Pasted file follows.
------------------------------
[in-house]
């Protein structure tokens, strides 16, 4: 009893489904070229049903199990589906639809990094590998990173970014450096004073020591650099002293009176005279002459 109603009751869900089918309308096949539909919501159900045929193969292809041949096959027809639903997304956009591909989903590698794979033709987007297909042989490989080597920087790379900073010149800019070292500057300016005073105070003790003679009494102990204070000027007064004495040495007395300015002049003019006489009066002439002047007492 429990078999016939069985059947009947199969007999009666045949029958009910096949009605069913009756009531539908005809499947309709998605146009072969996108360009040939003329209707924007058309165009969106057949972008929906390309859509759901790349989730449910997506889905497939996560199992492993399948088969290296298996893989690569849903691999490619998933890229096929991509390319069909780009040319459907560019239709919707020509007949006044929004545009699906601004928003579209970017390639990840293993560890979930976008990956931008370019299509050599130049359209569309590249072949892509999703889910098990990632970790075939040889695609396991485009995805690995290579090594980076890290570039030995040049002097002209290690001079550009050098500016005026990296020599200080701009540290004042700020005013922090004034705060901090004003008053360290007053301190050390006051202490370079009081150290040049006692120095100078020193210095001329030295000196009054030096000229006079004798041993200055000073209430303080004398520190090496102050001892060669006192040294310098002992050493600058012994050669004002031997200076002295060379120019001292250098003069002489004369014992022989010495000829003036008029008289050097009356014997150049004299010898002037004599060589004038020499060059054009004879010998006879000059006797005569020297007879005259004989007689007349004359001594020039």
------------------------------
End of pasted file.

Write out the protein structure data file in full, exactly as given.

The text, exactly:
[in-house]
């Protein structure tokens, strides 16, 4: 009893489904070229049903199990589906639809990094590998990173970014450096004073020591650099002293009176005279002459 109603009751869900089918309308096949539909919501159900045929193969292809041949096959027809639903997304956009591909989903590698794979033709987007297909042989490989080597920087790379900073010149800019070292500057300016005073105070003790003679009494102990204070000027007064004495040495007395300015002049003019006489009066002439002047007492 429990078999016939069985059947009947199969007999009666045949029958009910096949009605069913009756009531539908005809499947309709998605146009072969996108360009040939003329209707924007058309165009969106057949972008929906390309859509759901790349989730449910997506889905497939996560199992492993399948088969290296298996893989690569849903691999490619998933890229096929991509390319069909780009040319459907560019239709919707020509007949006044929004545009699906601004928003579209970017390639990840293993560890979930976008990956931008370019299509050599130049359209569309590249072949892509999703889910098990990632970790075939040889695609396991485009995805690995290579090594980076890290570039030995040049002097002209290690001079550009050098500016005026990296020599200080701009540290004042700020005013922090004034705060901090004003008053360290007053301190050390006051202490370079009081150290040049006692120095100078020193210095001329030295000196009054030096000229006079004798041993200055000073209430303080004398520190090496102050001892060669006192040294310098002992050493600058012994050669004002031997200076002295060379120019001292250098003069002489004369014992022989010495000829003036008029008289050097009356014997150049004299010898002037004599060589004038020499060059054009004879010998006879000059006797005569020297007879005259004989007689007349004359001594020039």